This is the first section of a year-long seminar (second section: CPLT 914) designed to introduce the discipline of psychoanalysis through primary sources, mainly from the Freudian and Lacanian corpuses but including late twentieth-century commentators and contemporary interdisciplinary conversations. We rigorously examine key psychoanalytic concepts that students have heard about but never had the chance to study. Students gain proficiency in what has been called “the language of psychoanalysis,” as well as tools for critical practice in disciplines such as literary criticism, political theory, film studies, gender studies, theory of ideology, psychology medical humanities, etc. We study concepts such as the unconscious, identification, the drive, repetition, the imaginary, fantasy, the symbolic, the real, and jouissance. A central goal of the seminar is to disambiguate Freud's corpus from Lacan's reinvention of it. We do not come to the “rescue” of Freud. We revisit essays that are relevant for contemporary conversations within the international psychoanalytic community. We include only a handful of materials from the Anglophone schools of psychoanalysis developed in England and the US. This section pays special attention to Freud's “three” (the ego, superego, and id) in comparison to Lacan's “three” (the imaginary, the symbolic, and the real). CPLT 914 devotes, depending on the interests expressed by the group, the last six weeks to special psychoanalytic topics such as sexuation, perversion, psychosis, anti-asylum movements, conversations between psychoanalysis and neurosciences and artificial intelligence, the current pharmacological model of mental health, and/or to specific uses of psychoanalysis in disciplines such as film theory, political philosophy, and the critique of ideology. Apart from Freud and Lacan, we will read work by Georges Canguilhem, Roman Jakobson, Victor Tausk, Émile Benveniste, Valentin Volosinov, Guy Le Gaufey, Jean Laplanche, Étienne Balibar, Roberto Esposito, Wilfred Bion, Félix Guattari, Markos Zafiropoulos, Franco Bifo Berardi, Barbara Cassin, Renata Salecl, Maurice Godelier, Alenka Zupančič, Juliet Mitchell, Jacqueline Rose, Norbert Wiener, Alan Turing, Eric Kandel, and Lera Boroditsky among others. No previous knowledge of psychoanalysis is needed. Starting out from basic questions, we study how psychoanalysis, arguably, changed the way we think of human subjectivity. Graduate students from all departments and schools on campus are welcome. The final assignment is due by the end of the spring term and need not necessarily take the form of a twenty-page paper. Taught in English. Materials can be provided to cover the linguistic range of the group.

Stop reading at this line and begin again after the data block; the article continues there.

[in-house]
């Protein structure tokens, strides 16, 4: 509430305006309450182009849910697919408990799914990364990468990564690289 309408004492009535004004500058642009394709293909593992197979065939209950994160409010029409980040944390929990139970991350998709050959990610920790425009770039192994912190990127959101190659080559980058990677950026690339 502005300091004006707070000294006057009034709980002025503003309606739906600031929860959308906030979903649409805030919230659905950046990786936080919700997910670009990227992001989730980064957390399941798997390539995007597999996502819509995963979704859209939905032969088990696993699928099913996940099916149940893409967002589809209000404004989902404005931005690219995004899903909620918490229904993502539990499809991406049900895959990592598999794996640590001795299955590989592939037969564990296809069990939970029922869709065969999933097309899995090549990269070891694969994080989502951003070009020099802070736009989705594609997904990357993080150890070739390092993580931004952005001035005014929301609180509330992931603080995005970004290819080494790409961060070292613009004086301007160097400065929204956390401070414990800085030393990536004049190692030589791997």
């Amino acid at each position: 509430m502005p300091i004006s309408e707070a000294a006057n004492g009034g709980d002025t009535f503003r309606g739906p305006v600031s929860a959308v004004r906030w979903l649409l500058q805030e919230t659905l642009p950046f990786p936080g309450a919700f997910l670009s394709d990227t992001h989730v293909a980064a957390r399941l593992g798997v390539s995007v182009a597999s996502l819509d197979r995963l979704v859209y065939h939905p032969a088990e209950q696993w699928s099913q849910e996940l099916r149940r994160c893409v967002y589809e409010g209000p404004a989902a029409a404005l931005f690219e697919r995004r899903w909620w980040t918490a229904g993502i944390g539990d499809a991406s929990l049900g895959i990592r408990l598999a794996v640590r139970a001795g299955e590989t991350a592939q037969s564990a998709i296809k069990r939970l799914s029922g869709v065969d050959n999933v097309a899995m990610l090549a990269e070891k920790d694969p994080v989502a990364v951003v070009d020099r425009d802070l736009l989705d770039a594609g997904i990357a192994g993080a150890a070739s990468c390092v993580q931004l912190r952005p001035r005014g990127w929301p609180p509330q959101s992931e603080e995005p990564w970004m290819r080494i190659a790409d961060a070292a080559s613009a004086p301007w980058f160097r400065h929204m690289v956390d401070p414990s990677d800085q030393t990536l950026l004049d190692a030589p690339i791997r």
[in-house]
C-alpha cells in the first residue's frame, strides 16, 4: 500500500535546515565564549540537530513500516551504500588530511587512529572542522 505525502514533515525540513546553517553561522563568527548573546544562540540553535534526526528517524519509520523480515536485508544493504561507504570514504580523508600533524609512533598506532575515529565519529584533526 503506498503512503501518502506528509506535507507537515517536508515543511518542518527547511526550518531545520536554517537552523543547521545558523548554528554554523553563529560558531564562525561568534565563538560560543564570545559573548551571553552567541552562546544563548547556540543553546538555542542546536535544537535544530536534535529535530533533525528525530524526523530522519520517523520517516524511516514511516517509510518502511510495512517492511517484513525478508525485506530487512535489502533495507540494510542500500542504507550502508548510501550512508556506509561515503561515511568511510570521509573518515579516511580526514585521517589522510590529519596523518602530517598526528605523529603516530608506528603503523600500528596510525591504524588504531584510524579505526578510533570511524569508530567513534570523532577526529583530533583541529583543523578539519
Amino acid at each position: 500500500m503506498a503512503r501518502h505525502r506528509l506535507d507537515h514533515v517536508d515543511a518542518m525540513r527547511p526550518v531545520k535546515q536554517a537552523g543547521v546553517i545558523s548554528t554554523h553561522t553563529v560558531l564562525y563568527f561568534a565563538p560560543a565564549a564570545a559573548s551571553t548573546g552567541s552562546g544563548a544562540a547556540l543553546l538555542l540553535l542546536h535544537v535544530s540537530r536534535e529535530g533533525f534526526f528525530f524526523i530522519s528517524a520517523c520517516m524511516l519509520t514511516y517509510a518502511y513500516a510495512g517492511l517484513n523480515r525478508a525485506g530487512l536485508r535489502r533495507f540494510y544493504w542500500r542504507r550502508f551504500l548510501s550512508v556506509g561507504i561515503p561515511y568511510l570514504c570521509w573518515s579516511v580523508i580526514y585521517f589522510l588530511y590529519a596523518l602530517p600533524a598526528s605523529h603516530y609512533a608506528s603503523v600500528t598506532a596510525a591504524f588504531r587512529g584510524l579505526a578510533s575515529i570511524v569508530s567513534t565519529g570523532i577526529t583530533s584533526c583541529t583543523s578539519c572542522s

FILM 651b / CPLT 929b / ENGL 929, Film and Fiction in Interaction Dudley Andrew
Beyond adaptations of complex fiction (Henry James, James Joyce) literature may underlie “original” film masterpieces (Rules of the Game, Voyage to Italy). What about the reverse? Famous novelists moonlighted in the film world (Scott Fitzgerald, Graham Greene). Others developed styles in contact with cinema (Marguerite Duras, Eileen Chang, Kazuo Ishiguro). Today are these art forms evolving in parallel and in parity under new cultural conditions?
FILM 735a and FILM 736b / AMST 832a and AMST 833b, Documentary Film Workshop Charles Musser
This workshop in audiovisual scholarship explores ways to present research through the moving image. Students work within a Public Humanities framework to make a documentary that draws on their disciplinary fields of study. Designed to fulfill requirements for the M.A. with a concentration in Public Humanities.
W 10:30am-1:20pm, T 7pm-10pm
FILM 761a / GMAN 595a, German Film from 1945 to the Present Fatima Naqvi